The trail in January can at first sight look a bit dull, but there’s often something to surprise you.
The other day, as I was standing to the side of the path allowing a man with an odd-looking dog to move past, my eyes were caught by a pinkish flower, looking fragile and out of place in the dark winter air. It arose from a bank covered with green heart-shaped leaves.
It was a winter heliotrope (Petastises fragrans). There are some on the lower path as you approach the pond, and another large patch near the gate to the trail from the tarmac footpath by the side of the Gardens. Wrinkled and sorry for themselves in the spring and summer months, they come into their own in winter.
Like many plants along the trail, they are a garden escape. Originally brought back to the UK from North Africa and Sardinia in 1806, winter heliotropes were popular with Victorian gardeners as they provided year-round ground cover in damp and shady places. The word heliotrope in Greek means to follow the sun, as in their original habitat the plants would move through the day – like sunflowers – to face the sun.
...one can imagine Victorian ladies being greatly amused by this unusual new discovery planted daintily on a stream bank or in a sheltered dell.
Having seen the flowers myself I can only agree. I don’t think it is too fanciful to imagine a Victorian lady fainting with excitement after inhaling the striking scent, and falling down the bank into the stream of a country house. She would then have to be rescued, of course, by a gallant gentleman who would strip off his waistcoat and dive in, completing an overly dramatic rescue before striding up the bank carrying the girl lying limp in his strong arms. It is also perhaps not too far-fetched to imagine the drama of this rescue triggering further neurasthenic collapses amongst other members of the party.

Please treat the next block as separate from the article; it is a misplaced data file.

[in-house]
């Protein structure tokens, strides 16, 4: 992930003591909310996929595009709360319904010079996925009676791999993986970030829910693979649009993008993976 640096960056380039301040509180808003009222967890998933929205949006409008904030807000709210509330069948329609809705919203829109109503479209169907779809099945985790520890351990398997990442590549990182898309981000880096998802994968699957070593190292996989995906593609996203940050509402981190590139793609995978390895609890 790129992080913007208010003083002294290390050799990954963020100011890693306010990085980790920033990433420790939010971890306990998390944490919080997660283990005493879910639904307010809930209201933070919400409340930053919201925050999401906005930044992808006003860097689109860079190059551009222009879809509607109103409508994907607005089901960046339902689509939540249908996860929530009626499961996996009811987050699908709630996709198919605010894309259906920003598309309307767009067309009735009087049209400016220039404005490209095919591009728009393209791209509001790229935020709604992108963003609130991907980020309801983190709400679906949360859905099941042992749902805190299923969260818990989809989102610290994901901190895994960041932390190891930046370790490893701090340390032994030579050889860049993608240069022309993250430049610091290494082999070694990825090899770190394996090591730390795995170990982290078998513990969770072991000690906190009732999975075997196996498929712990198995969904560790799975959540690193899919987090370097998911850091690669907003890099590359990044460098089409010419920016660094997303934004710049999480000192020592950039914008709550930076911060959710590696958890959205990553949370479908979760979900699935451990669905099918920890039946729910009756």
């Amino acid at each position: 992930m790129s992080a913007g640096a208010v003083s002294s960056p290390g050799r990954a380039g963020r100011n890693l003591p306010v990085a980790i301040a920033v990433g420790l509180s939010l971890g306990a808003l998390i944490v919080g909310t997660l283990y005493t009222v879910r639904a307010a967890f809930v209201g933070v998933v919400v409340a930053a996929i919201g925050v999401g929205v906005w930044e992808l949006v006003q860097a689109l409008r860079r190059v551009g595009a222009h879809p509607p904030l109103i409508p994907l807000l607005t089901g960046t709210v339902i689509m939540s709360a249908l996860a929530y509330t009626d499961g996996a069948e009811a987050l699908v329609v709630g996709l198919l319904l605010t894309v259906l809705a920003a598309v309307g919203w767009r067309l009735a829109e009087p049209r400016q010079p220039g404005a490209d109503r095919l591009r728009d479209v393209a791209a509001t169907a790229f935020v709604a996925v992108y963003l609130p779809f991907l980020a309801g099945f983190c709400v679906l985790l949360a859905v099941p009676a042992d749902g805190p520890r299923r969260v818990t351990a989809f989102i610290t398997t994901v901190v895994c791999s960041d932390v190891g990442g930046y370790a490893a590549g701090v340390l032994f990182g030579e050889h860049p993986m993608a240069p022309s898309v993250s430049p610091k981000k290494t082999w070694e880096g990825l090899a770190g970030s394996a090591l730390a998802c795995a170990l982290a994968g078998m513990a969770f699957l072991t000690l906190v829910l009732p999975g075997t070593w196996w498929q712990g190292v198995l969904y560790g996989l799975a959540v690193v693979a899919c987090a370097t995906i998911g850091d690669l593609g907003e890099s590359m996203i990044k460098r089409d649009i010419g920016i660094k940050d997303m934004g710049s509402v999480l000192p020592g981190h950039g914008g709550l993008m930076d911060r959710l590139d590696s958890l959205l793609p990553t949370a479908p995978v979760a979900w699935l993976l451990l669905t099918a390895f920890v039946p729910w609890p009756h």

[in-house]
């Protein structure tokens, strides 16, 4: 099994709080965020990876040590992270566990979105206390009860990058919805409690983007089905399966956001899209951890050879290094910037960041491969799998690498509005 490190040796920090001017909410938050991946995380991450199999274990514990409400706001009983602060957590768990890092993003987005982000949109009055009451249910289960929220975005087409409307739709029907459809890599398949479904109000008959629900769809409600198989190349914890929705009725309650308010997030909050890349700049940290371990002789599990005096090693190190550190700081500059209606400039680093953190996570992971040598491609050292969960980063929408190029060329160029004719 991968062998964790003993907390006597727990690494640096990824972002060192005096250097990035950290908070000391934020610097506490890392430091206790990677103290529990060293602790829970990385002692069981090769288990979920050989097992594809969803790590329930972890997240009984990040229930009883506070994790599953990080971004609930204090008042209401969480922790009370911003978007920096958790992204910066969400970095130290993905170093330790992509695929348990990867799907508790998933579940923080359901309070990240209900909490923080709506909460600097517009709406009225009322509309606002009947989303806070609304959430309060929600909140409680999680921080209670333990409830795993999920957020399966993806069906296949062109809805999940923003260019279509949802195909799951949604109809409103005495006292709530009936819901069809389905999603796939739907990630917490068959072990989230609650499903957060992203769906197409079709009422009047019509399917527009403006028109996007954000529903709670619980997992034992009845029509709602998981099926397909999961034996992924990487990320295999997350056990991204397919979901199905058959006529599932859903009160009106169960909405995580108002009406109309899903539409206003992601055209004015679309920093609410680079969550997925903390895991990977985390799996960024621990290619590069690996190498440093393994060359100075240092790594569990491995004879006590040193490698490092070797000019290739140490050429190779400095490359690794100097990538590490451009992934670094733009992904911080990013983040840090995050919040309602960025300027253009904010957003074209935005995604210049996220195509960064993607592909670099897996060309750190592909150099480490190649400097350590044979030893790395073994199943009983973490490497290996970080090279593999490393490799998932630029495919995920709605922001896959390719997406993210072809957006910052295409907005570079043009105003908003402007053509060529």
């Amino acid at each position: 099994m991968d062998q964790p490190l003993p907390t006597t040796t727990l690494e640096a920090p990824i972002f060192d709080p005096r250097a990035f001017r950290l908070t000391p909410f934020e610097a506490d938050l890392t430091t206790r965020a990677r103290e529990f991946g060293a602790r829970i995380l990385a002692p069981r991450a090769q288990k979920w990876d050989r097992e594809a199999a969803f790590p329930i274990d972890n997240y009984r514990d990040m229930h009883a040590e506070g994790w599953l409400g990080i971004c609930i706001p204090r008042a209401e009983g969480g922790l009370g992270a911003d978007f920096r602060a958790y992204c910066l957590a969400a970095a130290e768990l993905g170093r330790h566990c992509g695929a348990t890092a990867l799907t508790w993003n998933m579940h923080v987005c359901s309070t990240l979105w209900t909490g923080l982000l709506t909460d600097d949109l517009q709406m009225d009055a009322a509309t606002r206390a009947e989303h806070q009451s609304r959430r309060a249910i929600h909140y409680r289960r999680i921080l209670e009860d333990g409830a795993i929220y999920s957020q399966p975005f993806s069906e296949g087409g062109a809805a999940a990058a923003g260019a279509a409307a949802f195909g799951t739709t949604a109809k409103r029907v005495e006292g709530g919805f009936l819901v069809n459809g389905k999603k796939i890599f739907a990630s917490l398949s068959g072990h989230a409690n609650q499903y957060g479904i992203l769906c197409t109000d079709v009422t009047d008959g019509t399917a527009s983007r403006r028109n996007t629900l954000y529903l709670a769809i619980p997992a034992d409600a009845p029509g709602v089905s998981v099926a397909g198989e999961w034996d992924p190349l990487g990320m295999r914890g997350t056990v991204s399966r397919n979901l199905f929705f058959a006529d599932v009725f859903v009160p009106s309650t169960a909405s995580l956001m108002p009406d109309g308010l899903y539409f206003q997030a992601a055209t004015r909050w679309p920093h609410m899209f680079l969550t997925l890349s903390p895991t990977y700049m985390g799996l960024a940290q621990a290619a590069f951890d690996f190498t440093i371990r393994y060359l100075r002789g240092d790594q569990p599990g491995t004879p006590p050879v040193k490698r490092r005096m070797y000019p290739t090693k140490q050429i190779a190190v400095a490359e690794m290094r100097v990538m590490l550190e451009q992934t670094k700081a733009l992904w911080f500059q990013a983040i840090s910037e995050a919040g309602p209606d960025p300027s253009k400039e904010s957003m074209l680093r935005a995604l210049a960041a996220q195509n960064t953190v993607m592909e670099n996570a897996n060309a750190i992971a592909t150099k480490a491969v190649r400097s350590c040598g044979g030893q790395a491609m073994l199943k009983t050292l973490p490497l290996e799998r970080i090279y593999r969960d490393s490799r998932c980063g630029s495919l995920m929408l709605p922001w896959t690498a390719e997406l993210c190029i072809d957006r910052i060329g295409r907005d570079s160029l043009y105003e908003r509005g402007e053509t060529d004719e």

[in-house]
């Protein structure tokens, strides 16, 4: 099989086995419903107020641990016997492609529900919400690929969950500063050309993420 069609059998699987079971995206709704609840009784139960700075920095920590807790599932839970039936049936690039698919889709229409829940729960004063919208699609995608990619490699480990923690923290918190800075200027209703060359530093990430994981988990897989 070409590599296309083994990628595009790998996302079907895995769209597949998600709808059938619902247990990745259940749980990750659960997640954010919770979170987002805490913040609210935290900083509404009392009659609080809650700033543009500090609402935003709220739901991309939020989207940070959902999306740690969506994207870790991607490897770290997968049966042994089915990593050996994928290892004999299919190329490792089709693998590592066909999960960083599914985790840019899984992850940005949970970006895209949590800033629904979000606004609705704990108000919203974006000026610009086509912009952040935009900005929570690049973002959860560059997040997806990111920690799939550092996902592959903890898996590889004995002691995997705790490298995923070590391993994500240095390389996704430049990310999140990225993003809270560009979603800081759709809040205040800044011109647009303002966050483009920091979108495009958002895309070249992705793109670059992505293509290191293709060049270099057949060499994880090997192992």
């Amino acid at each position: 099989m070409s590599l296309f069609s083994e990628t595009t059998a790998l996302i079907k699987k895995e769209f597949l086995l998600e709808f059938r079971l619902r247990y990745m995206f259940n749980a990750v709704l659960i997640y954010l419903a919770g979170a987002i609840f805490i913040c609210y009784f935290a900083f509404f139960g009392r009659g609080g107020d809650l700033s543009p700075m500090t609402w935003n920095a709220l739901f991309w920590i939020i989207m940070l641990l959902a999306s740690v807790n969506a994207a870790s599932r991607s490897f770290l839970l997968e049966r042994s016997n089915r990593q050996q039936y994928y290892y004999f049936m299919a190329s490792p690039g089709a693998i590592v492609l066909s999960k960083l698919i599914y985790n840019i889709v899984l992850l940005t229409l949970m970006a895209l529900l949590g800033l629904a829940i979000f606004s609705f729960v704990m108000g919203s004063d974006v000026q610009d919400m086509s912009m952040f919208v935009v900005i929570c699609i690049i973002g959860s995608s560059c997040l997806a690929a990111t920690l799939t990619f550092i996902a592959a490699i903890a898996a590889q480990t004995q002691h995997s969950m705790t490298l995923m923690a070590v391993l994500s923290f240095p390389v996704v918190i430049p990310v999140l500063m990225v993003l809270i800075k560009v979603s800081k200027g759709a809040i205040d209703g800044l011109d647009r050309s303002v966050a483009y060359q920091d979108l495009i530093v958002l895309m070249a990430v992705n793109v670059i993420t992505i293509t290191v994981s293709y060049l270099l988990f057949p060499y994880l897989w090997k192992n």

After all this initial excitement, the winter heliotropes were found to be a bit of a pain in the neck.
The problem was they tended to grow in the winter when everything else had died back, shading the ground cover with their large flat leaves, making it difficult for any other woodland plant to establish and regrow in the spring.
They do though have beautiful flowers which come out between November and March with a wonderful scent. Some have likened it to liquorice, aniseed or vanilla but to me it is reminiscent of synthetic cherry flavouring. However, my wife said they didn’t smell of anything at all, and failed completely to faint into my arms as I had planned.
The British plants are wasting their energy by flowering because all the UK heliotropes are male, and in fact thought to be all genetically identical. The plant is one of those that can reproduce in two ways, both sexually, by using insects to spread pollen to other plants, and asexually by simply spreading their roots around.
The first female winter heliotrope was found in West Sussex several years ago. According to The Telegraph the male plants “are now free for the first time in 200 years to reacquaint themselves with the delights of female company”.
Well, maybe, although the male plants might equally well think, “Two centuries I’ve waited for you, sorry, that’s too long, I’ve moved on, I’m quite happy spreading my rhizomes about, thank you very much.”
Apparently, the plants have been used as a homeopathic remedy. According to the Dictionary of Practical Materia Medica by John Henry Clarke, when the heliotrope is taken it causes:
a disagreeable spiteful mood, and in a few days the opposite condition, which lasts some time…
Also, when Clarke administered his heliotrope potion to some unfortunate individual, “the patient’s stoutness increased but later the abdominal protuberance disappeared”. Quite why any of these effects could be seen as therapeutic I’m not sure, but I suppose if you want to feel a bit spiteful and then feel a bit less spiteful, or achieve a temporary state of stoutness, the winter heliotrope is the plant for you!
I like the winter heliotrope. I like the surprise of finding its rich-scented flowers, I like the fact it is a link to our Victorian gardening ancestors and the Mediterranean. And it has a very important purpose; to provide food for bees in the winter. With climate change and the year-round availability of garden flowers, more and more queen bees, especially the buff-tailed bumblebee (Bombus terrestris) remain active through the winter in the south of England.
Another plant important for the provision of winter bee food, is the mahonia, a good example of which can be seen at the entrance to the Horniman Gardens just a few yards from the Nature Trail entrance on London Road.
Have a look as you go past the heliotropes and the mahonia, and see if you can spot a busy, fat bumblebee collecting pollen; always a cheering sight in the chill of winter.
The Bumblebee Conservation Trust has lots of photos videos and well-presented information on bumblebees.